Album opener “And Jump” develops out of Hancock-Evans’ shimmering electric piano arpeggios and subsequently embraces a kind of cerebral funkiness with the addition of Franks’ drums and Relfe’s melodic saxophone. Hancock-Evans deploys an array of keyboard sounds, including electric piano and synth, and the group sound is generally fuller and more multi-faceted than before. With the combination of drums and keys providing the necessary momentum Relfe is free to soar, his sax soloing demonstrating both power and fluency. An impressive start.

“An Aura” is more reflective and atmospheric, almost ambient at times, with Hancock-Evans’ keyboard washes and the steady tick and shimmer of Franks’ cymbals complemented by Relfe’s long, gently brooding sax melody lines.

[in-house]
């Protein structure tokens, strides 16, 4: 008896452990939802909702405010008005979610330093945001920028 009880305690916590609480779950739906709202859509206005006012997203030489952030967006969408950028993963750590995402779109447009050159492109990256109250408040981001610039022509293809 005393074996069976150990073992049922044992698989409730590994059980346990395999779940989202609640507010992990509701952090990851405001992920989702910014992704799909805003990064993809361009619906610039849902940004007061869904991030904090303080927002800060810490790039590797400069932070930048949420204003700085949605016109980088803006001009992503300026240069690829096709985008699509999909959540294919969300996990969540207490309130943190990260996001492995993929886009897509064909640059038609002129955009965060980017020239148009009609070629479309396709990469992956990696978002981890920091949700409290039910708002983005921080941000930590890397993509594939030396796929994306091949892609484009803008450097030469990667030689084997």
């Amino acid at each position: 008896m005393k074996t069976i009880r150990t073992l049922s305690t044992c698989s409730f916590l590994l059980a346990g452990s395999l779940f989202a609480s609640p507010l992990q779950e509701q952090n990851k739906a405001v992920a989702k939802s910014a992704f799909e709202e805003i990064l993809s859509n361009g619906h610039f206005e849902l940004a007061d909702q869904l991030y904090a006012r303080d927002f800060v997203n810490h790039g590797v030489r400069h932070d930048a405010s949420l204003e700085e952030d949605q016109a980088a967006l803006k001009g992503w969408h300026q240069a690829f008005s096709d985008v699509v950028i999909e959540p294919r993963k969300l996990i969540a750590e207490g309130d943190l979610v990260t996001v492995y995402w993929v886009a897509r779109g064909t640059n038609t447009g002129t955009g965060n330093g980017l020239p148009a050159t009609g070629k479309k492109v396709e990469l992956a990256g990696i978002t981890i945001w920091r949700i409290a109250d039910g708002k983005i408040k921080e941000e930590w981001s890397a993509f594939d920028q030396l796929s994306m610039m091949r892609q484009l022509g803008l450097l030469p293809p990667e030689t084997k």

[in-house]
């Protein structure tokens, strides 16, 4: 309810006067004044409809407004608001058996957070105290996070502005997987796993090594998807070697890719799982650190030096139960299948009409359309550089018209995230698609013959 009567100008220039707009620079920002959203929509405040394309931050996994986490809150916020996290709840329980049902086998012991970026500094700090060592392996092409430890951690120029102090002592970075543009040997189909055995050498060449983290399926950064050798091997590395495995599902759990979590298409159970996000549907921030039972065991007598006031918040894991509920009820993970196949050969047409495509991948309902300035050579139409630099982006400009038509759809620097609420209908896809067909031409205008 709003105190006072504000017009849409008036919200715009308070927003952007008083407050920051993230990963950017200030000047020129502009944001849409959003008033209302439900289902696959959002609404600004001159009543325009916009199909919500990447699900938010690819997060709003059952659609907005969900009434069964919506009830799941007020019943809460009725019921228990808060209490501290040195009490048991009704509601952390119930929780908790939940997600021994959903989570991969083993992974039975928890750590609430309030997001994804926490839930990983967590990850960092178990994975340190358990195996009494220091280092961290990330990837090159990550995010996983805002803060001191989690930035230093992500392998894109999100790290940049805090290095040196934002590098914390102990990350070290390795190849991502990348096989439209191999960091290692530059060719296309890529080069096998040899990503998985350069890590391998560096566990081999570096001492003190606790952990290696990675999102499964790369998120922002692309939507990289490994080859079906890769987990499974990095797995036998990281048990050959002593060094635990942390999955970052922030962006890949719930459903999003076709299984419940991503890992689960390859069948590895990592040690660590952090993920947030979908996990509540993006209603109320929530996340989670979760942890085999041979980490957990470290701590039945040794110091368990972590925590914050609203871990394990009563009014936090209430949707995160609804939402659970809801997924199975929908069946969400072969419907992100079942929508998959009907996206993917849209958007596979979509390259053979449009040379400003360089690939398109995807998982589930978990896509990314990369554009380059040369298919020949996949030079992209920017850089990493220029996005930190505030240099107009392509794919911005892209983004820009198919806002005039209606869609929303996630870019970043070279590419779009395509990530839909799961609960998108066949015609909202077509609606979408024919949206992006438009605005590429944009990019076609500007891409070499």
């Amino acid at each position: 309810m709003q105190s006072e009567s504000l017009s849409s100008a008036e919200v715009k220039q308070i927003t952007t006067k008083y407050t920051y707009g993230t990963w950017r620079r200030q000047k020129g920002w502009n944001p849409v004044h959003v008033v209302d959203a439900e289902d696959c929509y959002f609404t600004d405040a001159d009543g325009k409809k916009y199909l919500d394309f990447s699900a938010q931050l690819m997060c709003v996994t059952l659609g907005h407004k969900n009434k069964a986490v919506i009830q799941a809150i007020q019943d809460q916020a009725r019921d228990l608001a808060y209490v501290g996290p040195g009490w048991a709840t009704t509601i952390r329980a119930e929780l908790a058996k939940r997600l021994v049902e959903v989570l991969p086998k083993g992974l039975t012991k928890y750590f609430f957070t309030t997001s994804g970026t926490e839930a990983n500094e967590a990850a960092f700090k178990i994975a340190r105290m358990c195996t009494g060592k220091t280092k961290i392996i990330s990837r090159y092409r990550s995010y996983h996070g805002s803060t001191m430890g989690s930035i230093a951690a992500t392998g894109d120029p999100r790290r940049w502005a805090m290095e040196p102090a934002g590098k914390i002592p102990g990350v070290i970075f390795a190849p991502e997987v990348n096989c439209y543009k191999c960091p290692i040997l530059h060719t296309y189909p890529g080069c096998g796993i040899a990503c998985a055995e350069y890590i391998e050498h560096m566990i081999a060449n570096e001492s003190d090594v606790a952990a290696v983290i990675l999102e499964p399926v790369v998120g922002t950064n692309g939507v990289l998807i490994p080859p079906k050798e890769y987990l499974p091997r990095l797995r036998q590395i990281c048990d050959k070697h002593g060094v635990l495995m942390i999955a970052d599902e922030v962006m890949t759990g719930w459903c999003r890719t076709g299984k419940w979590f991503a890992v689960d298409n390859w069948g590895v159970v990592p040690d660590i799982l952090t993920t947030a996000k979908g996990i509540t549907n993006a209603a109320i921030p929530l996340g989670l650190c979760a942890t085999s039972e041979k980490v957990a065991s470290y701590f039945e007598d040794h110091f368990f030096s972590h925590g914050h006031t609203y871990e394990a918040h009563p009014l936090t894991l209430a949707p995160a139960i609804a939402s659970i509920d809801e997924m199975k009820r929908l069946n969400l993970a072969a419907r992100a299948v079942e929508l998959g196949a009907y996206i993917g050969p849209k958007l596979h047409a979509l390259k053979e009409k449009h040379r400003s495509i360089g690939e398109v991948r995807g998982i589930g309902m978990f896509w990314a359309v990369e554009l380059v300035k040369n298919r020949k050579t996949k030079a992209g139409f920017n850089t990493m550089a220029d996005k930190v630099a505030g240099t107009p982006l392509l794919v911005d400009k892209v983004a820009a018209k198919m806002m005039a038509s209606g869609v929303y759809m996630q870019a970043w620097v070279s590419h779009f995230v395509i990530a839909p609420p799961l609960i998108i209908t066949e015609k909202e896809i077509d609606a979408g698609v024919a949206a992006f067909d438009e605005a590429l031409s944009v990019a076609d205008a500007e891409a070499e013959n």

“The Stroller” combines Relfe’s seductive sax melodies with Hancock-Evans’ insidious keyboard bass lines and Franks’ sparse but effective drum accompaniment. It’s another piece that acquires an element of funkiness as it gathers momentum thanks to Hancock-Evans’ skilful deployment of his range of keyboards, he even adds the occasional classical style flourish too. Relfe solos more expansively as the piece unfolds, with Franks’ drumming also becoming more dynamic.

A rumbling acoustic piano motif introduces “Vesuvial Moves”, with Hancock-Evans subsequently joined by the thud of Franks’ drums and the wail of Relfe’s sax. Hancock-Evans remains on acoustic piano throughout in a vibrant performance that sees him enter into an animated series of exchanges with Relfe.